First Contact, First Mistakes
Across the first three decades of the colonial era, Christian missions fanned out across the southern third of Nigeria's Northern Province. The northern two-thirds comprised Muslim emirates and were therefore off-limits. Over the course of this period, missions set up more than seventy mission stations, from which missionaries and native evangelists trekked to thousands of villages and hamlets preaching the Christian gospel. Yet, by 1930, African converts numbered in the hundreds, not the thousands.
There was no lack of ideas and imagination, or of courage and determination, on the part of the missionaries who went to Northern Nigeria. And to be honest, given the obstacles the missions faced, if they had not experienced so much greater success after 1930 than they did before that date, those early decades might be looked back on as years of quiet, hard-won achievement.
While this judgment would be fair, it would not be accurate. Perhaps more important, it would detract from an appreciation of how over the course of time the missions’ proselytizing became more effective. The relatively spectacular growth of Christianity in Northern Nigeria after 1930 had its own specific causes, but it was premised on the learning experience the missions underwent before 1930. When they arrived in the region, missionaries were determined to realize an idea of Christianity shaped in their minds more by the societies from which they hailed than by the societies they were attempting to evangelize. This form of Christianity had few takers. But over the years missionaries listened and learned, and what they learned allowed them to get past the mental roadblocks inside their own heads to a better understanding of the opportunities before them.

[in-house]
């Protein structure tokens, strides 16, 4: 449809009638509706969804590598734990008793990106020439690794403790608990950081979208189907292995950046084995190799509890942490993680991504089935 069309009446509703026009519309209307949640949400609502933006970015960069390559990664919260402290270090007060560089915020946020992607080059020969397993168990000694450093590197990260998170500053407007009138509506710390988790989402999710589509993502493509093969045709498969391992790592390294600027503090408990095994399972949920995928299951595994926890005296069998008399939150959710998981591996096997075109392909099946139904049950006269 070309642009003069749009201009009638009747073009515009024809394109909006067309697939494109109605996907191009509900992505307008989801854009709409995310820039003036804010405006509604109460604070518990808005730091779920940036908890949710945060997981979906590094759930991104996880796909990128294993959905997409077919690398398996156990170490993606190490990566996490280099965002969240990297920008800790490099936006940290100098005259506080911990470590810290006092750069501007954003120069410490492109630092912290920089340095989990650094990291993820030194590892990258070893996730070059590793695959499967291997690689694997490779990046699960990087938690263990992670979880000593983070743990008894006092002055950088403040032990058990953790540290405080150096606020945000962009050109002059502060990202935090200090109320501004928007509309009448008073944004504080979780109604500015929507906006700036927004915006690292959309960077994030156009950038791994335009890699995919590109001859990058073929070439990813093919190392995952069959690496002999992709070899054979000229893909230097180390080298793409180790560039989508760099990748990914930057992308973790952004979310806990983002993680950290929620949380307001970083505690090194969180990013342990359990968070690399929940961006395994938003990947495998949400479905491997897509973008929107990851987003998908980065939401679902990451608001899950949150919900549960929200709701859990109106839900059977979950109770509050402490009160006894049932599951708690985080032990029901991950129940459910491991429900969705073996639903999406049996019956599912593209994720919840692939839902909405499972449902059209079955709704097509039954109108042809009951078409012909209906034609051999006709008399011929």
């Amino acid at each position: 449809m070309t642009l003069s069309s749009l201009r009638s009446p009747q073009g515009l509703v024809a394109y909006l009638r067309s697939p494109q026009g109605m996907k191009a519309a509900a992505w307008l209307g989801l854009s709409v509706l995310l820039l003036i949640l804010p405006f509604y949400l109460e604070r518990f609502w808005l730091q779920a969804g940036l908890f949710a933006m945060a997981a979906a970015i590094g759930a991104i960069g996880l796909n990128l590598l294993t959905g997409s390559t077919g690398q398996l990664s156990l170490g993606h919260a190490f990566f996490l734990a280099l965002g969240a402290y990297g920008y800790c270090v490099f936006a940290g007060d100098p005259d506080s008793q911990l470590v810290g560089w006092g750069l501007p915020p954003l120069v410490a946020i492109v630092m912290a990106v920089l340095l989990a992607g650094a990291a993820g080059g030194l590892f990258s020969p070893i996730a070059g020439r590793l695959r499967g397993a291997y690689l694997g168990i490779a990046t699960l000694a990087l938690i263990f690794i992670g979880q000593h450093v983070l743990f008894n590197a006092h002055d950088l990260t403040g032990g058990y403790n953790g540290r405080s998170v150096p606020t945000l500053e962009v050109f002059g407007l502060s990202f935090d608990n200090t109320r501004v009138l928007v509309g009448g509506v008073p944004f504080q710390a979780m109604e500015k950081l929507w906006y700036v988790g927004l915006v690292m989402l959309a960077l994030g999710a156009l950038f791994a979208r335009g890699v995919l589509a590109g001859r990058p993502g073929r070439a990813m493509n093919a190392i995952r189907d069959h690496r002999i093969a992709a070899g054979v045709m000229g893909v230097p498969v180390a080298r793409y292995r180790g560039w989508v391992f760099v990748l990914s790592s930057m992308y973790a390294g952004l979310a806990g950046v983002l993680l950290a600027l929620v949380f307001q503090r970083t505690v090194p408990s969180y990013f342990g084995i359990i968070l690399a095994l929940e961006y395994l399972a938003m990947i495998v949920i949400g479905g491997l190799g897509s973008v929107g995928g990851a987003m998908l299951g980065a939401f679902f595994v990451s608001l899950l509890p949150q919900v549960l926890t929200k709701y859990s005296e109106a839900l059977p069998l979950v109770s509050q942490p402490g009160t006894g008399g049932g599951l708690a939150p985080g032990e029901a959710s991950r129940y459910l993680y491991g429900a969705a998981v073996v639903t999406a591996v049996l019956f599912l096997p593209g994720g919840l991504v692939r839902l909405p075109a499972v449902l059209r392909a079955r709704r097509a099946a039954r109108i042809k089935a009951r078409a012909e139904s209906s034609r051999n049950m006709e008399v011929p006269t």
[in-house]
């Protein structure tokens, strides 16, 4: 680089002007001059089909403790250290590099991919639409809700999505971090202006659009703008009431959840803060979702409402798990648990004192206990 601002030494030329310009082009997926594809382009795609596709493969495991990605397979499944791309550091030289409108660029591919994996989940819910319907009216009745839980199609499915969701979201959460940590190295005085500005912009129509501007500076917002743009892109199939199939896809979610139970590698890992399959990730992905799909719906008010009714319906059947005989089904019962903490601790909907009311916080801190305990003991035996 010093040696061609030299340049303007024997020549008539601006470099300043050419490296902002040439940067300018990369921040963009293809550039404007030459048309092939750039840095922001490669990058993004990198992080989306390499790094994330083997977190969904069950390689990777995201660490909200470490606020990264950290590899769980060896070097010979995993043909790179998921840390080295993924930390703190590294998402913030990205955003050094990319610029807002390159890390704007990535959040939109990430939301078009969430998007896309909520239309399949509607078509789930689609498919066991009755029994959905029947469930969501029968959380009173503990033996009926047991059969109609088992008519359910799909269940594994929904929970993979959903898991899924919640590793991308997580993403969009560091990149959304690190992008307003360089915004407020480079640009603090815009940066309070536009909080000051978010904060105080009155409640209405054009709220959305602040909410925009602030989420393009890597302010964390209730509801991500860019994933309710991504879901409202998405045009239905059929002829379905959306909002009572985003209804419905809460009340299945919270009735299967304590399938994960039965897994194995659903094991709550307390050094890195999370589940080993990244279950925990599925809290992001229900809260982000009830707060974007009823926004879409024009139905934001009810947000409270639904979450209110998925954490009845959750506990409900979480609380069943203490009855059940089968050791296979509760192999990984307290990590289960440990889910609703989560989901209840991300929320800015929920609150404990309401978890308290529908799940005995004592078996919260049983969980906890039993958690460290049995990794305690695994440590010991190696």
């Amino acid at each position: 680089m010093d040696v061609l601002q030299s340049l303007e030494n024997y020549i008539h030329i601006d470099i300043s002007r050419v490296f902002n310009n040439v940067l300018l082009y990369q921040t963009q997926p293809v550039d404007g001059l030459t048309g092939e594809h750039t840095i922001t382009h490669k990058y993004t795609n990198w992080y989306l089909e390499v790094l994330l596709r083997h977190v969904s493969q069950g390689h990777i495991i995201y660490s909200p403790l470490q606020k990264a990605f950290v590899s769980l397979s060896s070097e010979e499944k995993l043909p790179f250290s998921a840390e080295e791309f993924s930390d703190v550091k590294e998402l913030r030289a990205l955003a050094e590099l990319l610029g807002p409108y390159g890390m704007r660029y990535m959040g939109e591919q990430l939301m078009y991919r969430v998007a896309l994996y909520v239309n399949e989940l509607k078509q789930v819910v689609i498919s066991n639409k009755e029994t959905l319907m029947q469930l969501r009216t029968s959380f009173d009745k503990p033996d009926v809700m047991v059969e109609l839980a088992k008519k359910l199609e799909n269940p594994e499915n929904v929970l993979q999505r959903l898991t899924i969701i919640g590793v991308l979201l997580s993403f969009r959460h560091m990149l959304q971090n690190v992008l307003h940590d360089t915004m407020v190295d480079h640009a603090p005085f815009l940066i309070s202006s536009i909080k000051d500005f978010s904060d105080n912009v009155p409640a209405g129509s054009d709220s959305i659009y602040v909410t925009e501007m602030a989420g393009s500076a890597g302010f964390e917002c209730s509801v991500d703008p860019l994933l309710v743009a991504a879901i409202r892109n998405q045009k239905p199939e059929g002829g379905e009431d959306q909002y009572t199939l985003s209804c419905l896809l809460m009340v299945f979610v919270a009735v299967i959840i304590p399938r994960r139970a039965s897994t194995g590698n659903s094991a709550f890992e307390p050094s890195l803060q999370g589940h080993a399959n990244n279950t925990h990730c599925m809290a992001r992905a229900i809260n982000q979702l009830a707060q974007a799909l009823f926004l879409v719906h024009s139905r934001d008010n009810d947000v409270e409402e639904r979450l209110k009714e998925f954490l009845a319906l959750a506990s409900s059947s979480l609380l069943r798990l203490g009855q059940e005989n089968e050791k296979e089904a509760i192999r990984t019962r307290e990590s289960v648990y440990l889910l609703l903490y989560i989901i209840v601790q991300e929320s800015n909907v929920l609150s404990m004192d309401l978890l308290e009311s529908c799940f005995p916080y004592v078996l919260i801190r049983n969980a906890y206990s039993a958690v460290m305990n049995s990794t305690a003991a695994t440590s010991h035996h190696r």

From the beginning, however, the missions did get one very important thing right. The missions gave Christianity a positive social face. Government would have Northerners view Christian Africans as lost souls, as criminals, as revolutionaries. The image communicated by the African inhabitants of mission compounds belied these things. The life lived by Africans associated with European missionaries was clearly alien, and just as clearly not for everyone. But it could be seen that those Africans who embraced the life found it empowering.